Test: This test must be correlated with the hamstrings as they are significantly synergistic in this test. For both medial and lateral heads of the Gastrocnemius the patient lies supine with knee flexed at approx 110° and with maximum plantar flexion of foot examiner stabilises the knee while extending it by pulling on the heel. Medial head can be tested with internal rotation and the lateral head with external rotation.

Neurolymphatic: Anterior- 2 inches above umbilicus and 1inch from midline

Posterior- between T11, T12 bilaterally near laminae.

Neurovascular: Lambda

These are muscles that act over the knee joint directly the next group of muscles have a direct influence on the knee.


Action: Adduction of the femur, some connections of the adductors also assist in hip flexion.

Postural: Genu Varus on weak side. Pelvic elevation on opposite side.

Test: patient supine with both legs together and lateral to the midline. Examiner contact is inferior to knees and attempts to separate legs by pulling medial leg toward midline. The medial leg is the side of adductor muscle test.

Neurolymphatic: Anterior- behind the areola, not in the breast tissue. If the patient is female have her lift her breast out of the way. Be careful to inform the patient of your intent and get their consent before proceeding. If there is any concern having another female present like a staff member can diffuse any fear of impropriety.

Posterior- Below inferior angle of scapula.

Neurovascular: On lambdoidal suture between Lambda and asterion.

Gluteus Maximus

Action: Extends hip, assists in externally rotating the thigh.

Postural: Provide3s posterior pelvic, lateral knee support. Weakness leads to lumbar lordosis, facet syndrome and knee instability.

Test: patient is supine with knee flexed 90° and elevated. Examiner applies pressure inferiorly on the lower 1/3 of femur. Examiner must not allow patient to straighten the knee (an attempt to recruit the hamstrings on a weak muscle.) or to allow thigh abduction during test.

Neurolymphatic: Anterior- Anterolateral thigh (TFL)

Posterior- Between posterior superior iliac spine and L5 spinous.

Neurovascular: On lambdoidal suture between Lambda and asterion.

Gluteus medius/minimus

Action: Abducts thigh and rotates it internally. Works in conjunction with gluteus minimus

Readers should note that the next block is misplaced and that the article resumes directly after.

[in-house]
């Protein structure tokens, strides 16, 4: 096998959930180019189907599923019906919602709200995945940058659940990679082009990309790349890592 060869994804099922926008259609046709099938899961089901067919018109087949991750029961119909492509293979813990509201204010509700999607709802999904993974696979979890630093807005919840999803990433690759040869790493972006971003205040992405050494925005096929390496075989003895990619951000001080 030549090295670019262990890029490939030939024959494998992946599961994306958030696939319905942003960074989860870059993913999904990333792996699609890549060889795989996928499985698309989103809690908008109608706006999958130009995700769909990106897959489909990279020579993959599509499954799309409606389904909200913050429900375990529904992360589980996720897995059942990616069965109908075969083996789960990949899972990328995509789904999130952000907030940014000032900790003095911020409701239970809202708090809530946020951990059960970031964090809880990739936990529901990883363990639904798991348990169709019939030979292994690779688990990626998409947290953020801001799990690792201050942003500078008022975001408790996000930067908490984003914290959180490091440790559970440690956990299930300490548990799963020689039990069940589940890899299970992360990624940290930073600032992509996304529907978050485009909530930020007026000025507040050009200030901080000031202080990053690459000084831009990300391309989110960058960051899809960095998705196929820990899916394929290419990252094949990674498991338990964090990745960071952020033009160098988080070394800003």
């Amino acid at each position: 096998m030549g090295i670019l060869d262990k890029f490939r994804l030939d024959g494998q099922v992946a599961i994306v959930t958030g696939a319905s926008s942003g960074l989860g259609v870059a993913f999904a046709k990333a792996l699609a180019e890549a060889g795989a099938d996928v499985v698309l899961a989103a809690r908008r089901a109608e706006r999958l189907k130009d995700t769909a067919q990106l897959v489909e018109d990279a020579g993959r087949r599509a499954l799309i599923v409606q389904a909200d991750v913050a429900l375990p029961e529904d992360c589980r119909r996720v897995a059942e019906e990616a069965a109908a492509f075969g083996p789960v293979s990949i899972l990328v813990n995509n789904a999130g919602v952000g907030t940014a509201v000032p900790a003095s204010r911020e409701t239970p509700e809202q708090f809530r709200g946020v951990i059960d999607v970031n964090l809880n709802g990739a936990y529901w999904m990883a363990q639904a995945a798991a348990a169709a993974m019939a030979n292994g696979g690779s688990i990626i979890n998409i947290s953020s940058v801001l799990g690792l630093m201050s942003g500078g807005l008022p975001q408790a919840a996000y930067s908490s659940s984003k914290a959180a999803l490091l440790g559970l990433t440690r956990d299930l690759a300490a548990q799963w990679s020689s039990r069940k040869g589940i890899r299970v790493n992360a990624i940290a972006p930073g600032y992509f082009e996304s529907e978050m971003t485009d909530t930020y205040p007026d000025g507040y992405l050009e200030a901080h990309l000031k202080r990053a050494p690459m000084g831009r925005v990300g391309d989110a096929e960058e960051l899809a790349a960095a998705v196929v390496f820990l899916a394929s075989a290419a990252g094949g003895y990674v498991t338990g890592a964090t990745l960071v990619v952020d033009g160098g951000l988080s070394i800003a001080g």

Postural: lateral stability of pelvis. Weakness leads to elevation of hip, shoulder, head on side of weakness.

Test: patient is supine with leg straight abducted and slightly elevated. Examiner applies a slightly inferior pressure in direction of adduction. Contact is on lower leg for leverage. Direction of testing pressure is lateral to medial.

Neurolymphatic: Anterior- Upper symphysis pubis.

Posterior- Between posterior superior iliac spine and L5 spinous.

Neurovascular: Parietal eminence at the posterior aspect.


Action: Flexes and gives minimal action in external rotation and abduction of the thigh.

Postural: Toe in of foot with a tendency to pronation on side of weakness. Elevates pelvis with lumbar deviation away from weakness.

Test: The supine patient flexes, abducts, and externally rotates a straight leg, examiner contacts inferior to the knee and directs pressure down and out while stabilising the anterior part of the pelvis on the opposite side. Move your contact hand closer to the ankle on stronger patients.

Neurolymphatic: Anterior- 1 inch above umbilicus and 1 inch from the midline.

Posterior- T12-L1 between spinous and transverse processes.

Neurovascular: 1 ½ inches lateral to external occipital protuberance.

LILT procedures

This may differ from other practitioners, and is not presented as the difinative guide but only to represent my current understanding of the application of LILT. So, please, if you have any variations or improvements or would like to present a variation on the procedure please contact me.

With patient prone I apply the 60x probe to popliteal fossa in two sessions first slightly superior and the other inferior. This is to maximise lymphatic drainage Dose is set to 1 min or 6 J/cm² each. I like to use the multipulse function and set to 20/10/2.5Hz. On some chronic arthritic knees there is also lymph build up in the anterior bursa, if this is the case them I apply LILT as above to both medial and lateral compartments – for clinic evaluation and record keeping I use a cloth tailors tape to measure the initial diameter of a swollen knee to determine effectiveness of treatment protocols. Then using the 5 x 820nm by 200mW Cluster Probe, I work along the medial and lateral meniscus as well as the inferior and superior patella tendons. Often there is involvement with the fibula head with can often get misplaced posteriorly this can be confirmed by tenderness around the fibula head. This will usually also lead to tenderness in the lateral malleolus as this develops a torque along the fibula. LILT should also be applied to this area. Dose per point is 15 sec or 24 J/cm². If patient describes pain down into their shin this is often the cause. Look for trigger points along the anterior –lateral shin these can be treated with the 820nm by 200mW Single Probe at a dose of 25 sec or 24J/cm² and a frequency of 145Hz.